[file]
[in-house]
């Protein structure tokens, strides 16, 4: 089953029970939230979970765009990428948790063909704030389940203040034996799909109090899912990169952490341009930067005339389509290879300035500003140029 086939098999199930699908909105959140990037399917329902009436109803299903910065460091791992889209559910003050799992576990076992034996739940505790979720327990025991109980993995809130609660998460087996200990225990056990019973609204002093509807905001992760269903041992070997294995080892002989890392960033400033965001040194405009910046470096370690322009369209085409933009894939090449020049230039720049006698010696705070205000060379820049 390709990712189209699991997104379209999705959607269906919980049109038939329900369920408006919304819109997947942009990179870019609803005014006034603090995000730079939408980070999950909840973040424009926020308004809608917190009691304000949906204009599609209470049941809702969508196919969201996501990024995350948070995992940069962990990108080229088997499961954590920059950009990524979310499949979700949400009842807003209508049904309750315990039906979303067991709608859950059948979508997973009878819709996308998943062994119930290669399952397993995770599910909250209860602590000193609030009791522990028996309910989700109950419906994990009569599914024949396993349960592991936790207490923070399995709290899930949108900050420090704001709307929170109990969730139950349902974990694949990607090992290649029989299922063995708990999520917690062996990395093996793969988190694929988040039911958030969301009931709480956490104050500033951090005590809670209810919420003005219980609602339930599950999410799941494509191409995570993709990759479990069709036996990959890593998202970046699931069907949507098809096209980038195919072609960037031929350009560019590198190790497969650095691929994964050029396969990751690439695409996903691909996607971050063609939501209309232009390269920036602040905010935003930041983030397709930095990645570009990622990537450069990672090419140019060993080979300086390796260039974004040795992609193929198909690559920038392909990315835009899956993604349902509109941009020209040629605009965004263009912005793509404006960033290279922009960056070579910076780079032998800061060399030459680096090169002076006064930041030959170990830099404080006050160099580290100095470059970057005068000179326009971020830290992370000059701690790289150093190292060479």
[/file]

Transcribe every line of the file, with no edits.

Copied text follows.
[in-house]
């Protein structure tokens, strides 16, 4: 089953029970939230979970765009990428948790063909704030389940203040034996799909109090899912990169952490341009930067005339389509290879300035500003140029 086939098999199930699908909105959140990037399917329902009436109803299903910065460091791992889209559910003050799992576990076992034996739940505790979720327990025991109980993995809130609660998460087996200990225990056990019973609204002093509807905001992760269903041992070997294995080892002989890392960033400033965001040194405009910046470096370690322009369209085409933009894939090449020049230039720049006698010696705070205000060379820049 390709990712189209699991997104379209999705959607269906919980049109038939329900369920408006919304819109997947942009990179870019609803005014006034603090995000730079939408980070999950909840973040424009926020308004809608917190009691304000949906204009599609209470049941809702969508196919969201996501990024995350948070995992940069962990990108080229088997499961954590920059950009990524979310499949979700949400009842807003209508049904309750315990039906979303067991709608859950059948979508997973009878819709996308998943062994119930290669399952397993995770599910909250209860602590000193609030009791522990028996309910989700109950419906994990009569599914024949396993349960592991936790207490923070399995709290899930949108900050420090704001709307929170109990969730139950349902974990694949990607090992290649029989299922063995708990999520917690062996990395093996793969988190694929988040039911958030969301009931709480956490104050500033951090005590809670209810919420003005219980609602339930599950999410799941494509191409995570993709990759479990069709036996990959890593998202970046699931069907949507098809096209980038195919072609960037031929350009560019590198190790497969650095691929994964050029396969990751690439695409996903691909996607971050063609939501209309232009390269920036602040905010935003930041983030397709930095990645570009990622990537450069990672090419140019060993080979300086390796260039974004040795992609193929198909690559920038392909990315835009899956993604349902509109941009020209040629605009965004263009912005793509404006960033290279922009960056070579910076780079032998800061060399030459680096090169002076006064930041030959170990830099404080006050160099580290100095470059970057005068000179326009971020830290992370000059701690790289150093190292060479």